Pre-Aetna Fat Faces and Engraved Romans
The introduction of the fat face roman in the early nineteenth century heralded the advent of types designed specifically for display rather than for book work. The fat face roman would remain a dominant display style until the last quarter of the nineteenth century, but to meet the increased demands for poster printing more robust styles were developed by American wood type manufacturers. Modifications to the fat face roman first emerged as engraved and lithographed letterforms in the United States in the early 1860s, as can be seen on US banknotes at least as early as 1861.
The drawing of these letterforms included a slight decrease in the contrast of light and heavy strokes by increasing the overall weight of the lightest strokes, an exaggerated bracketing of the serifs, and a gradual tapering of the stems.
Modifications to the fat face roman also began to appear typographically as outlined letterforms in the late 1860s, as seen in Bruce’s Extended Rimmed Ornamented (USD 2831, patented 19 November 1867) and Farmer, Little’s Rimmed Roman (USD 3070, patented 16 June 1868). The outline of these romans produced an overall sturdier contour through lowered contrast between light and heavy strokes. Both the engraved and typographic letterform patterns of the 1860s were direct influences on Wm H. Page & Co.’s Aetna¹ series.
The Official Birth of Aetna
The Aetna type style originated as wood type in the U.S. and was patented by William H. Page and assigned to William H. Page & Co. as U.S. design patent № 4,820 on 18 April 1871. The face was first shown by William H. Page & Co. in James Conner’s Sons Typographic Messenger, Vol. 7 № 3 (July 1872). William Page described the distinctive aspects of the design in the U.S. design patent application as:
[…] nearly all of the straight parts of the letters are curved upon each side, being narrowest at their center, and gradually widen each way to the ceriphs, the curved side lines becoming sharper each way from the center till they form the inner lines of the ceriphs. These ceriphs are made small and have their ends beveled, converging outward, and all the terminations are also beveled in like manner.
In American Wood Type 1828–1900 Rob Roy Kelly described Aetna as an innovative reaction against the perceived fragility of the long popular fat face roman, and was developed to “withstand rough handling, be highly legible, and be heavy enough for display”.² Aetna had squared proportions with a slight reduction in stroke contrast in comparison to the fat face roman, and included the addition of exaggerated bracketing at the serif joint. The termination of the extended serifs were trapezoidal rather than rectangular, typically referred to as the Mansard³ or Detroit Serif⁴.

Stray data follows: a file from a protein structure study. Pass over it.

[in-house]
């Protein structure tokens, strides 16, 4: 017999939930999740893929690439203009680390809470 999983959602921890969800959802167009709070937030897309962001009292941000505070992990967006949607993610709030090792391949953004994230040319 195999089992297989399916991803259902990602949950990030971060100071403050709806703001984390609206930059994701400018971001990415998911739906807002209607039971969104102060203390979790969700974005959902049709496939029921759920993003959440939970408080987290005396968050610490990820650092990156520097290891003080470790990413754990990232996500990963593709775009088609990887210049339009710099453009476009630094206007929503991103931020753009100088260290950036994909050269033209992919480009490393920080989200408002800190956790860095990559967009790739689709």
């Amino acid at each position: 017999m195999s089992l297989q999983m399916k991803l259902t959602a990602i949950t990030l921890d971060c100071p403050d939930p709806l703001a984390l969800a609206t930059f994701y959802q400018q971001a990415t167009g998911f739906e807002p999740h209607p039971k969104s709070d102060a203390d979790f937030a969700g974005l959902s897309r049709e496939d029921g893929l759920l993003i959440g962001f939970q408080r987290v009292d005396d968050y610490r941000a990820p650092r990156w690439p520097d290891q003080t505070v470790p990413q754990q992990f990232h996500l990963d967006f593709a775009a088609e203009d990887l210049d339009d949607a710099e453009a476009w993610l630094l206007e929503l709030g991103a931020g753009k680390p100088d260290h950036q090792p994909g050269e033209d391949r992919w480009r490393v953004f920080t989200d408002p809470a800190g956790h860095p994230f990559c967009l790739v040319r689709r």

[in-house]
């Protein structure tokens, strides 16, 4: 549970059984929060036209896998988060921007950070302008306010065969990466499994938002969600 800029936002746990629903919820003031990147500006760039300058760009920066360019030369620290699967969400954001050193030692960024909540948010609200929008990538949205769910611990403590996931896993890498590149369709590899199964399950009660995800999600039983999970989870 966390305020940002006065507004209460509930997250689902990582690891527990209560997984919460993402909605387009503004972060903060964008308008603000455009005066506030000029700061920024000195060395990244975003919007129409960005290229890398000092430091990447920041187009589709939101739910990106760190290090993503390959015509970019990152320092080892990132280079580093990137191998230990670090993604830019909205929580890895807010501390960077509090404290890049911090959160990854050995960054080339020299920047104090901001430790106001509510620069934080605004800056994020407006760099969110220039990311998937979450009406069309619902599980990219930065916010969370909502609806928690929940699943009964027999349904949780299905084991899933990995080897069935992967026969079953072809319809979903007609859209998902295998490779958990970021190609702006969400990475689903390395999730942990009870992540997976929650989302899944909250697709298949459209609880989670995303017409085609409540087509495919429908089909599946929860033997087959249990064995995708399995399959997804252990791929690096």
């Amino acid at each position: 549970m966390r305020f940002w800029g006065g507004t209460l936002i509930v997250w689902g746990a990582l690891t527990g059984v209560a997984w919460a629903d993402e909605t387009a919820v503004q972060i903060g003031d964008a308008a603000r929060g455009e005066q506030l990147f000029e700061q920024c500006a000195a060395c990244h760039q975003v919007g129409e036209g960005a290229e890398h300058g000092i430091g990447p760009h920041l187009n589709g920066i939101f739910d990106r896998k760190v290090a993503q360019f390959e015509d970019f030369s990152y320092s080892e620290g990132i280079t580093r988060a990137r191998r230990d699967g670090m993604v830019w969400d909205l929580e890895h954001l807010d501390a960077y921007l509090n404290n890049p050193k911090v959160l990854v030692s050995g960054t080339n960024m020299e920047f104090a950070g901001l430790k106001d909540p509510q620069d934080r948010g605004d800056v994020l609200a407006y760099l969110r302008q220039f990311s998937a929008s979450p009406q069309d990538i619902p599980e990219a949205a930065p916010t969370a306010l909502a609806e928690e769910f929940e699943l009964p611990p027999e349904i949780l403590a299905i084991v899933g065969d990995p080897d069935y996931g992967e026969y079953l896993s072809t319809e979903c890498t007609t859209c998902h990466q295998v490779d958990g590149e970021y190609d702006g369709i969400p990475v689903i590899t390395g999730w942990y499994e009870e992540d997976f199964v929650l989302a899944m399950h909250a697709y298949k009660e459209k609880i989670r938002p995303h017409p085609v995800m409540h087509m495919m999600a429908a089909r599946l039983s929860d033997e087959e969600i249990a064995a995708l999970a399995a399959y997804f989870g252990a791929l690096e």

Two years later Wm H. Page & Co. had developed and patented three stylistic variations of its original full face design. Patent applications were filed on 27 October 1873 and awarded on 23 December 1873 for Aetna Condensed (USD 7,074), Aetna X Condensed (USD 7,073), and Aetna XX Condensed (USD 7,072). Other American wood type manufacturers also offered this design after Wm Page & Co.’s introduction at least as early as the 1877 Specimens of Vanderburgh, Wells & Co.’s Wood Type, Borders, Rules, &c. The other American wood type manufacturers also used the names Doric and Painter’s Roman as alternatives to the name Aetna with very little variation to the original design. These designs were prominent in poster printing in the last quarter of the nineteenth century, but do not appear to ever have been adopted by the metal type foundries.
A range of expanded stylistic variations were introduced in the 1874 Specimens of Chromatic Wood Type, Borders, &c. Manufactured by Wm H. Page & Co., Greenville Conn. that included Aetna Open, Aetna Ornamented, Aetna Ornamented №s 1, 2, & 3, Streamer Aetna, Chromatic Aetna, and Chromatic Aetna №s 1, 2, 3, & 4.
During the 4 years of the primary development of Aetna and its stylistic expansion, eight employees of Wm H. Page & Co. were tasked as “type makers” (type designers) at the company. While William Page is listed as the “inventor” of Aetna and its stylistic family in the patent record, it is more likely that the company’s type makers were responsible for the actual drawing and development. These type makers included Albert Brooks, Lewis Hovey, George Kies, George Marshall, John Martin, Moses Sherman, Luzerne Spaulding, and Charles Tubbs⁵. It is not yet possible to determine in more granular detail which specific type maker or group of type makers might have been directly responsible for Aetna’s development.
By the turn of the 20th century the popularity of the Aetna pattern had run its course. The Hamilton Mfg Co., after acquiring its major competitors through the 1890s, showed the full range of Aetna styles available in the company’s encyclopedic 1906 Specimens of Wood Type, Wood Ornaments, Flourishes, Dashes, Silhouettes, Catchwords, Corners, Fractions, Calendars and Borders but only two of the ornamented styles in the company’s 1908 catalog. Their last showing of an Aetna appeared on the 1927 Specimens of Large Wood Type Manufactured by Hamilton Mfg Co. which featured Aetna X Condensed on the cover of the 36-page catalogue.